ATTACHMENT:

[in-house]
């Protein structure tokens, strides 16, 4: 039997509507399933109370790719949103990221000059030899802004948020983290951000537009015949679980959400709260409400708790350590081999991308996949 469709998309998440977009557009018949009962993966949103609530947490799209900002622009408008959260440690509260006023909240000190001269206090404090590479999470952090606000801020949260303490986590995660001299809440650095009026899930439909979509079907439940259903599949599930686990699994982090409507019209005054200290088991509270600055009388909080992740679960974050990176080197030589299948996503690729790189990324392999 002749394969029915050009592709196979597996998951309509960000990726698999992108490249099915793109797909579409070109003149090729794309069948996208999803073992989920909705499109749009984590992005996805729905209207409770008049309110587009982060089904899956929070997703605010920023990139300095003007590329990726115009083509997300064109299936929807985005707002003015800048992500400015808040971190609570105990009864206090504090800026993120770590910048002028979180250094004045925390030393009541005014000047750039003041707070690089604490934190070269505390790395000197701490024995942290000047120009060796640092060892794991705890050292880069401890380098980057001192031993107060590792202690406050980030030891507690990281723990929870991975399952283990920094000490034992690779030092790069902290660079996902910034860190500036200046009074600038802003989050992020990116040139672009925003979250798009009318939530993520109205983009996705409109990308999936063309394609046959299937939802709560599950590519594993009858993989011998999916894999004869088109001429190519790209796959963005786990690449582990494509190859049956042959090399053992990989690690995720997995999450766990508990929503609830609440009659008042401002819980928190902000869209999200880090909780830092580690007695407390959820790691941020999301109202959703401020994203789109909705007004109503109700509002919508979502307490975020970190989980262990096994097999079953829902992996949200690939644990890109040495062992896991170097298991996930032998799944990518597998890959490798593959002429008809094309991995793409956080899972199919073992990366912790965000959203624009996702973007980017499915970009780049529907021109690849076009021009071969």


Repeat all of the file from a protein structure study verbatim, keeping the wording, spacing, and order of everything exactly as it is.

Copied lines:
[in-house]
């Protein structure tokens, strides 16, 4: 039997509507399933109370790719949103990221000059030899802004948020983290951000537009015949679980959400709260409400708790350590081999991308996949 469709998309998440977009557009018949009962993966949103609530947490799209900002622009408008959260440690509260006023909240000190001269206090404090590479999470952090606000801020949260303490986590995660001299809440650095009026899930439909979509079907439940259903599949599930686990699994982090409507019209005054200290088991509270600055009388909080992740679960974050990176080197030589299948996503690729790189990324392999 002749394969029915050009592709196979597996998951309509960000990726698999992108490249099915793109797909579409070109003149090729794309069948996208999803073992989920909705499109749009984590992005996805729905209207409770008049309110587009982060089904899956929070997703605010920023990139300095003007590329990726115009083509997300064109299936929807985005707002003015800048992500400015808040971190609570105990009864206090504090800026993120770590910048002028979180250094004045925390030393009541005014000047750039003041707070690089604490934190070269505390790395000197701490024995942290000047120009060796640092060892794991705890050292880069401890380098980057001192031993107060590792202690406050980030030891507690990281723990929870991975399952283990920094000490034992690779030092790069902290660079996902910034860190500036200046009074600038802003989050992020990116040139672009925003979250798009009318939530993520109205983009996705409109990308999936063309394609046959299937939802709560599950590519594993009858993989011998999916894999004869088109001429190519790209796959963005786990690449582990494509190859049956042959090399053992990989690690995720997995999450766990508990929503609830609440009659008042401002819980928190902000869209999200880090909780830092580690007695407390959820790691941020999301109202959703401020994203789109909705007004109503109700509002919508979502307490975020970190989980262990096994097999079953829902992996949200690939644990890109040495062992896991170097298991996930032998799944990518597998890959490798593959002429008809094309991995793409956080899972199919073992990366912790965000959203624009996702973007980017499915970009780049529907021109690849076009021009071969």